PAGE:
This is probably the most under-trained aspect of most pulling exercises, but the entire base of the pull starts in being able to hold onto the bar (or whatever you're pulling up on) comfortably. It is common amongst good coaches to know that building grip strength increases a persons ability to properly utilize all the muscles in the arms, shoulders and torso for a stronger pull. I have had many clients who have the strength in their upper body to get a few pull ups, but their grip is so weak they can not even hold onto the bar. Go get yourself some grippers (check THESE out for some serious grip building) or incorporate farmers walks on the regular (hold onto progressively heavier dumbbells and walk).
2. Understand Scapular Control
Most people pull with their biceps; this is a weaker action as you end up neglecting the larger, stronger muscles in your back that are designed for pulling. Setting your shoulders and even incorporating a slight scapular retraction (bringing your shoulder blades together) allows for more activation of all those big ol' muscles back there and consequently, a stronger pull. Grow these by using bands to pull, then assisted pulling, inverted rows, TRX and such. All of these modifications allow you to take less weight into the pull so you can focus on the proper function of those bigger muscles.
3. Learn How To Stabilize Your Shoulders
One of the most common things I see the second someone hangs on a bar is their shoulders slide right up to their ears. In line with point number 2, this one is about allowing the stabilizers in your shoulder do their job so that the big muscles on your shoulders and back can focus only on the pulling. If your shoulders are not stabilized, the big muscles have to focus on stabilizing your shoulders and can not focus on doing the pull up. Light cable and DB exercises are great for this, as well as performing a plank on your hands, or other isometric holds where your shoulders are unitized. The main focus should always be keeping your shoulders in the correct position while performing the lighter and isometric exercises.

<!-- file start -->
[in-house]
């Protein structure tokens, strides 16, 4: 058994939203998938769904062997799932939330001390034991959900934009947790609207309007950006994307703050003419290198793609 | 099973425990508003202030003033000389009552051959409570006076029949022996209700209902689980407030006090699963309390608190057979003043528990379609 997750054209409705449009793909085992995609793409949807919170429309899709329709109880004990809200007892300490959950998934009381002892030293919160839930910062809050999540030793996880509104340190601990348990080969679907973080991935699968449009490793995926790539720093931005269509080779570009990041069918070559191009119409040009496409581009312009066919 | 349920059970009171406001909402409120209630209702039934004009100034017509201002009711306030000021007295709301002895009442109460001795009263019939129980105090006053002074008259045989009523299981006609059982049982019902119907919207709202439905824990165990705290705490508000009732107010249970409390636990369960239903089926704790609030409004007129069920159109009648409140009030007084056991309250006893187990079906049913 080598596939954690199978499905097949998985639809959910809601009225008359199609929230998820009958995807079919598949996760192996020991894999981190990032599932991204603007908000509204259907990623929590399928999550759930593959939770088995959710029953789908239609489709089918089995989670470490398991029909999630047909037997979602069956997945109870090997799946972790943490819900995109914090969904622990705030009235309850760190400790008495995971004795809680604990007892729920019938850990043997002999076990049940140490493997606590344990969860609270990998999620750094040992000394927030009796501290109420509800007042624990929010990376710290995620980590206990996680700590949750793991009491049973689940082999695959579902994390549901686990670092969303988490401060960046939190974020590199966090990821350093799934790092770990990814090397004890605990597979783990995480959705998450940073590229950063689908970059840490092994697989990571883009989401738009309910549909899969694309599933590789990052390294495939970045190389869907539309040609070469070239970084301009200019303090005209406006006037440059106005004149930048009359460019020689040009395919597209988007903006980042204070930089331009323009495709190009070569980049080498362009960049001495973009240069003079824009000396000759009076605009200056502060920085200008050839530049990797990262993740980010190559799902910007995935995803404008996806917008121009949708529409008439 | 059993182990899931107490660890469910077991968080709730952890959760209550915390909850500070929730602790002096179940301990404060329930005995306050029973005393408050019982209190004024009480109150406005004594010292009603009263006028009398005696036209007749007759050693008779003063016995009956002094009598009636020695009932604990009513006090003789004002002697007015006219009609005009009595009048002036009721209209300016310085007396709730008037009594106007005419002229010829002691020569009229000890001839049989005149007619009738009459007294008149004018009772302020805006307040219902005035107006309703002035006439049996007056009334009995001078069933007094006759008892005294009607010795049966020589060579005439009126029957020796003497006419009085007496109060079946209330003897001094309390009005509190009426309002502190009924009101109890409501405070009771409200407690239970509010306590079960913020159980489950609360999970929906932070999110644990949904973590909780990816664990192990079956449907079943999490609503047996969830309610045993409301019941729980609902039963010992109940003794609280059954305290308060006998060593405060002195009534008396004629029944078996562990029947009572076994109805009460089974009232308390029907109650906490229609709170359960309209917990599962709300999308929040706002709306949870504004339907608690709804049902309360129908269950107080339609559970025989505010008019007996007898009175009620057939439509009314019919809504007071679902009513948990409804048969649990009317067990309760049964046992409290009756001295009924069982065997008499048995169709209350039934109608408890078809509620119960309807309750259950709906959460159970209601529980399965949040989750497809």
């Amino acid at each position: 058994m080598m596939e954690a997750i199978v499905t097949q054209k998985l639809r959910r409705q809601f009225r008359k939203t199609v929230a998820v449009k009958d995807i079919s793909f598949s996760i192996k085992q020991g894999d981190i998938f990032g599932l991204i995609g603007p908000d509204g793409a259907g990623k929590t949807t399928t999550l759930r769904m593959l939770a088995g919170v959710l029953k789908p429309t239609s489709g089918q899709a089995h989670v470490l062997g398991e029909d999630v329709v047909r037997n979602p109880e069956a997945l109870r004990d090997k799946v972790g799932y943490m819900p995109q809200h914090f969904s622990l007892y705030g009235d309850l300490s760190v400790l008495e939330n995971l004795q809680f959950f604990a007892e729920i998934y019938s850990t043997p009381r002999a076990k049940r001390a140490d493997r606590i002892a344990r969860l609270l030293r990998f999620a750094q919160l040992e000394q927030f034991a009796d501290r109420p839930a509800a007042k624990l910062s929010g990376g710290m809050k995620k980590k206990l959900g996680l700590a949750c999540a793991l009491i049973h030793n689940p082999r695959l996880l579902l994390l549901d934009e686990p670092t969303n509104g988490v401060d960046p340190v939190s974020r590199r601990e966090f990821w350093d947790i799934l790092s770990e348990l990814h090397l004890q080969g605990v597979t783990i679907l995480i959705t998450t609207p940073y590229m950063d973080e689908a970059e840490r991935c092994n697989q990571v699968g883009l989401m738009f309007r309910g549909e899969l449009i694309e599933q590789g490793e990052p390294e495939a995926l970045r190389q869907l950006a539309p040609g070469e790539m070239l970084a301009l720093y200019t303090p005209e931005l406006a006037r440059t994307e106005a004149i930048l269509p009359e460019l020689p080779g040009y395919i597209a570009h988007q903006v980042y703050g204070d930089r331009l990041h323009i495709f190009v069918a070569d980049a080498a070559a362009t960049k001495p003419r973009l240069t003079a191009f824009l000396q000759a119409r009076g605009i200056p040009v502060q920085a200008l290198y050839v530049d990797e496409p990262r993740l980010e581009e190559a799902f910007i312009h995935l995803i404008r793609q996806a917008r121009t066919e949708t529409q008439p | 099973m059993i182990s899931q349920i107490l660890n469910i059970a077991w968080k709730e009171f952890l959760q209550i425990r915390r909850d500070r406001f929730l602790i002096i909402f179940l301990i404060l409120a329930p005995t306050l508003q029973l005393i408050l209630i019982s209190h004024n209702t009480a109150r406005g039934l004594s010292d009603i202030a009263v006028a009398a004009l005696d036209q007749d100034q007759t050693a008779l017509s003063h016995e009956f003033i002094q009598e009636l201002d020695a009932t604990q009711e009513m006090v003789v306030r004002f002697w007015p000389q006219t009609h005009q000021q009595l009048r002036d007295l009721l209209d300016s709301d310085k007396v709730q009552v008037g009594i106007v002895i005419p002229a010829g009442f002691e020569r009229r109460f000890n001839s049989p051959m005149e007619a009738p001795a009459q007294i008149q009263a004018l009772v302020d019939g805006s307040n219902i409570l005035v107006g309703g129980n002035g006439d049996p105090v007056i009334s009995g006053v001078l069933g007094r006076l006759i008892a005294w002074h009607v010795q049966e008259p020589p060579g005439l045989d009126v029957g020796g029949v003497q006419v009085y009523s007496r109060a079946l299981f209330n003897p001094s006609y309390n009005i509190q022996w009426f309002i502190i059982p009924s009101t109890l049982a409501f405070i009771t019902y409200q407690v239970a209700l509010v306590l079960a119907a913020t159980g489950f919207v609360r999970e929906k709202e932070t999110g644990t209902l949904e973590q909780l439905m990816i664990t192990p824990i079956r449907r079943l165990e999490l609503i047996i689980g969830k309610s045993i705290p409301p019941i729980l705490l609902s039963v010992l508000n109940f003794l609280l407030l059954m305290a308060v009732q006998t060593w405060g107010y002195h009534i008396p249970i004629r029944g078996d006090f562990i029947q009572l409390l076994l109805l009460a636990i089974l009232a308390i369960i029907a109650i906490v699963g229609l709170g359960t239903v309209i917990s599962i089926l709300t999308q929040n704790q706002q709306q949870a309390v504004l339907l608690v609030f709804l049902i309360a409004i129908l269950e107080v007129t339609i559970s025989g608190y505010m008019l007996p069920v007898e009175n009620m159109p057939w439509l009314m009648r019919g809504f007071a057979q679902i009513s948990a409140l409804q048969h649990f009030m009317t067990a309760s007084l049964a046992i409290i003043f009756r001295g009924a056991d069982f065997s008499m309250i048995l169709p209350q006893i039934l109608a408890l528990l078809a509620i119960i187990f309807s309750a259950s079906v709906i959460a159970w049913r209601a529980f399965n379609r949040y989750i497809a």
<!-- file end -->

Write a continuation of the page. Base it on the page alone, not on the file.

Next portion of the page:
4. Modify The Pull Up
Unlike utilizing other styles of pulling exercises to get your muscles stronger, this one is all about performing "replica pull ups". You do this by using bands or a low bar (with your feet on the ground or box) to decrease the amount of weight you are pulling. And as you progress, utilizing negatives and other modified time and rep schemes of the pull up to get your muscles properly trained. The idea, as always, is to modify as little as possible while making sure your shoulders do not come out of their stabilized position, and that your muscles are all able to function properly. Using a too thin band and doing pull ups with your shoulders in your ears will not help you all that much.
5. Don't Kip
Unless you are a competitive CrossFitter, kipping pull ups serve absolutely no purpose in strength training. I know way too many people who can perform kipping pull ups but can not perform a single strict one. This is just depressing! If you want to utilize hip drive to produce power into your extremities, learn to throw a med ball, learn to Olympic lift, learn to jump, etc. The kip forces your shoulders out of their stabilized position, then relies on the hips to move you, rather than your upper body. While it is one of the most efficient ways to do pull ups really fast, it is one of the least efficient ways to build pulling strength.
So, if your goal is to be able to perform a real pull up, learn to build strength and stability properly and I bet you'll be surprised at how quickly you can get that chin over the bar in complete control!
Never Stop, GET FIT.
This past weekend I headed out to sunny Lodi, CA with most of Team Courage for a competition. While I was excited to get a throwdown in, I was mostly going there to get a good look at the Team and also be able to go over details with Mike Morales as he prepares for Regionals in a few weeks. I was coaching Mike, Justin, Andras, and Ryan, and helping/supporting Melissa, Dallas and Britney; it was an awesome group to be around! I have a lot to say about the day, so let's start with the basics and move along.